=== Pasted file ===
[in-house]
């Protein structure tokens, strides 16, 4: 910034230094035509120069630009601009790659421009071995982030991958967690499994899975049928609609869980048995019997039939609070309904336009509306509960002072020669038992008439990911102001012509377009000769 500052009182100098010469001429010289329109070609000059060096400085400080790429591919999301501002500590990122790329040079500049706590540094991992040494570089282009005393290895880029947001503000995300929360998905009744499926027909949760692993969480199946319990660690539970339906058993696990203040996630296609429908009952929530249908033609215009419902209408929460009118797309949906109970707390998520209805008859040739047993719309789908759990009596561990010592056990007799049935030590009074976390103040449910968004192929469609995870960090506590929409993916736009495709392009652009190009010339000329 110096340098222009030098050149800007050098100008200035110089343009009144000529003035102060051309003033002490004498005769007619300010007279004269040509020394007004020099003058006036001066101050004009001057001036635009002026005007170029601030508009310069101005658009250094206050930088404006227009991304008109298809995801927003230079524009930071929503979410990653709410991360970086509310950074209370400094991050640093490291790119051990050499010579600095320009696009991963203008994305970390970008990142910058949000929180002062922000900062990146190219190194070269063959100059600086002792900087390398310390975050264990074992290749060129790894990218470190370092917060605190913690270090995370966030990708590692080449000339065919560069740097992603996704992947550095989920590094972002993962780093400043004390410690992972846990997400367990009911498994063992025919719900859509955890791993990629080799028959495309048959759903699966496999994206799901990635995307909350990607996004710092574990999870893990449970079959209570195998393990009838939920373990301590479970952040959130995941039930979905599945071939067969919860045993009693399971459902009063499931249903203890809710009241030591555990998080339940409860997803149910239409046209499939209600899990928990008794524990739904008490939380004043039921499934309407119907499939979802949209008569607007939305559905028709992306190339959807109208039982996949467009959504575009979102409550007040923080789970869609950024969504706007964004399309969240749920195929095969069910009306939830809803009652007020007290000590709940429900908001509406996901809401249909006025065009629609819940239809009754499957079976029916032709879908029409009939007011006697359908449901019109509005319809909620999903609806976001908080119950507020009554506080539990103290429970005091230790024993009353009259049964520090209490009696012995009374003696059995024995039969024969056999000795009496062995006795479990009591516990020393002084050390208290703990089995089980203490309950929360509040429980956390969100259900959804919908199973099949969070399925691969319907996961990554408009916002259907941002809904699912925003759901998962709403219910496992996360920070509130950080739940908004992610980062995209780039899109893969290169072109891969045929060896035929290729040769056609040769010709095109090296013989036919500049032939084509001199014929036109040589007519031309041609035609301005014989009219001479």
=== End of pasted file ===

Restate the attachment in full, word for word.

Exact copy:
[in-house]
């Protein structure tokens, strides 16, 4: 910034230094035509120069630009601009790659421009071995982030991958967690499994899975049928609609869980048995019997039939609070309904336009509306509960002072020669038992008439990911102001012509377009000769 500052009182100098010469001429010289329109070609000059060096400085400080790429591919999301501002500590990122790329040079500049706590540094991992040494570089282009005393290895880029947001503000995300929360998905009744499926027909949760692993969480199946319990660690539970339906058993696990203040996630296609429908009952929530249908033609215009419902209408929460009118797309949906109970707390998520209805008859040739047993719309789908759990009596561990010592056990007799049935030590009074976390103040449910968004192929469609995870960090506590929409993916736009495709392009652009190009010339000329 110096340098222009030098050149800007050098100008200035110089343009009144000529003035102060051309003033002490004498005769007619300010007279004269040509020394007004020099003058006036001066101050004009001057001036635009002026005007170029601030508009310069101005658009250094206050930088404006227009991304008109298809995801927003230079524009930071929503979410990653709410991360970086509310950074209370400094991050640093490291790119051990050499010579600095320009696009991963203008994305970390970008990142910058949000929180002062922000900062990146190219190194070269063959100059600086002792900087390398310390975050264990074992290749060129790894990218470190370092917060605190913690270090995370966030990708590692080449000339065919560069740097992603996704992947550095989920590094972002993962780093400043004390410690992972846990997400367990009911498994063992025919719900859509955890791993990629080799028959495309048959759903699966496999994206799901990635995307909350990607996004710092574990999870893990449970079959209570195998393990009838939920373990301590479970952040959130995941039930979905599945071939067969919860045993009693399971459902009063499931249903203890809710009241030591555990998080339940409860997803149910239409046209499939209600899990928990008794524990739904008490939380004043039921499934309407119907499939979802949209008569607007939305559905028709992306190339959807109208039982996949467009959504575009979102409550007040923080789970869609950024969504706007964004399309969240749920195929095969069910009306939830809803009652007020007290000590709940429900908001509406996901809401249909006025065009629609819940239809009754499957079976029916032709879908029409009939007011006697359908449901019109509005319809909620999903609806976001908080119950507020009554506080539990103290429970005091230790024993009353009259049964520090209490009696012995009374003696059995024995039969024969056999000795009496062995006795479990009591516990020393002084050390208290703990089995089980203490309950929360509040429980956390969100259900959804919908199973099949969070399925691969319907996961990554408009916002259907941002809904699912925003759901998962709403219910496992996360920070509130950080739940908004992610980062995209780039899109893969290169072109891969045929060896035929290729040769056609040769010709095109090296013989036919500049032939084509001199014929036109040589007519031309041609035609301005014989009219001479």